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Ready for this summer’s cicada noise?

Developmental pediatrician offers tips for parents to prepare sound-sensitive kids

CHICAGO --- As Chicagoans await the emergence of the cicadas, parents of children on the autism spectrum and/or who have sensitivities to sound can take a few steps to prepare for what is expected to be a loud summer.

“Some children on the spectrum can struggle with loud or unexpected noises, such as toilets that automatically flush, fireworks around the Fourth of July or the emergence of a large number of cicadas,” said Dr. Rachel Follmer, assistant professor of developmental behavioral pediatrics at Northwestern University Feinberg School of Medicine and a physician at Ann & Robert H. Lurie Children’s Hospital of Chicago. “Sometimes, when they’re prepared that something will be loud, they may be better able to tolerate the sound. It’s not just that the sound is loud but that it happens unexpectedly.”

Dr. Follmer is available to speak to media. Contact Kristin Samuelson to arrange an interview.

“If we anticipate the level of noise given the number of cicadas expected, for kids who are noise sensitive, it’s something that parents should prepare for.”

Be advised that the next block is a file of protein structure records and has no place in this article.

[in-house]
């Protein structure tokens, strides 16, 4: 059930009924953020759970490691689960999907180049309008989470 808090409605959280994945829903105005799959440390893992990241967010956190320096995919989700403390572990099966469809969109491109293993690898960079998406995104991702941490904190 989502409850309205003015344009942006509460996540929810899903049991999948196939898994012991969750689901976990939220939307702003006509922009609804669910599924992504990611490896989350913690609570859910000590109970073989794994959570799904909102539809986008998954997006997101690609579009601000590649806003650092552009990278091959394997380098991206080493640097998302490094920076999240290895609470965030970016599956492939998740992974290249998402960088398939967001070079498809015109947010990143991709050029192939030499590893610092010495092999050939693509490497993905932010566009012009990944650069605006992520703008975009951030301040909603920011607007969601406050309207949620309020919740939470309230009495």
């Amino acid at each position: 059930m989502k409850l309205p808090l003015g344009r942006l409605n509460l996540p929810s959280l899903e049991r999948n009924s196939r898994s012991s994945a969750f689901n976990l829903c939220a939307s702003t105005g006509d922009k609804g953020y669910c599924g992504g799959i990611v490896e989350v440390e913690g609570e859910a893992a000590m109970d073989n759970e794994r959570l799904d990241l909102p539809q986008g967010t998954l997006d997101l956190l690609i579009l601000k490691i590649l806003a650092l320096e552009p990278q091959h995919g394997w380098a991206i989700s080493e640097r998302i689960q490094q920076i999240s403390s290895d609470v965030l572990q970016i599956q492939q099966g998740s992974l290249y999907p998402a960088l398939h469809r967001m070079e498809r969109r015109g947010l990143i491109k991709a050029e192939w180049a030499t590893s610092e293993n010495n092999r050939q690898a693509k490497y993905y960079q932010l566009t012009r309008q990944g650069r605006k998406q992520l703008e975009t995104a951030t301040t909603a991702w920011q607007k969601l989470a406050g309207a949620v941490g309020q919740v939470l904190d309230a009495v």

Dr. Follmer provided some steps parents can take to prepare their children:

  • Look at photos of cicadas to explain what they are and why they’re emerging
  • Watch YouTube videos or listen to audio clips to hear what the cicadas will sound like
  • Use social stories (stories that walk a child through an experience in advance) to help children prepare
  • Develop a plan of what to do if the sound is too loud, such as having headphones or ear plugs on hand, going back inside or using an AAC (augmentative and alternative communication) device or tools to help the child communicate that it’s “too loud.”

“Because some children on the spectrum have communication difficulties, they might not be able to explain how they’re feeling, so it’s helpful to give them tools in advance that may help them to communicate,” Dr. Follmer said.

Lastly, Dr. Follmer said it wouldn’t hurt to prepare all children for the cicada noise.

“All children can be sensitive to sound regardless of being on the spectrum,” Dr. Follmer said. “The Fourth of July is a perfect example.”